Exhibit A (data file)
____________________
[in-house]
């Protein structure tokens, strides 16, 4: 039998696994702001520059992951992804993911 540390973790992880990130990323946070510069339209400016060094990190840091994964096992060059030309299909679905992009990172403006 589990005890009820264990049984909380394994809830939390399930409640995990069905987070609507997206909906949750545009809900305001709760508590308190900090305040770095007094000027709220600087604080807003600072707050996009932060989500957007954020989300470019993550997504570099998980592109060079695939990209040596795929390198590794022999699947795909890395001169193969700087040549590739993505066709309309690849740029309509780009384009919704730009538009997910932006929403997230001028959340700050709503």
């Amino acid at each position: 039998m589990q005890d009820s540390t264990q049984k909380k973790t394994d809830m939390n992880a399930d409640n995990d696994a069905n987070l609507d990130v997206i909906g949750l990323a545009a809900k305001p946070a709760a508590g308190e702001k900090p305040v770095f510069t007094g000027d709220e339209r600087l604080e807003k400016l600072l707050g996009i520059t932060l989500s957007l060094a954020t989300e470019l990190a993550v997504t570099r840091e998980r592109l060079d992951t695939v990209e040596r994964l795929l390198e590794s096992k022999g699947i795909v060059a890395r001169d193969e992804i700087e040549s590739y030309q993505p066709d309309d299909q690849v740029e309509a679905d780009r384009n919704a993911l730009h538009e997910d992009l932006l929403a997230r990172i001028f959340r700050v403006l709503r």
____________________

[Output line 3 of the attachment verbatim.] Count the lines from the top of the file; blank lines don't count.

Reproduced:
């Amino acid at each position: 039998m589990q005890d009820s540390t264990q049984k909380k973790t394994d809830m939390n992880a399930d409640n995990d696994a069905n987070l609507d990130v997206i909906g949750l990323a545009a809900k305001p946070a709760a508590g308190e702001k900090p305040v770095f510069t007094g000027d709220e339209r600087l604080e807003k400016l600072l707050g996009i520059t932060l989500s957007l060094a954020t989300e470019l990190a993550v997504t570099r840091e998980r592109l060079d992951t695939v990209e040596r994964l795929l390198e590794s096992k022999g699947i795909v060059a890395r001169d193969e992804i700087e040549s590739y030309q993505p066709d309309d299909q690849v740029e309509a679905d780009r384009n919704a993911l730009h538009e997910d992009l932006l929403a997230r990172i001028f959340r700050v403006l709503r």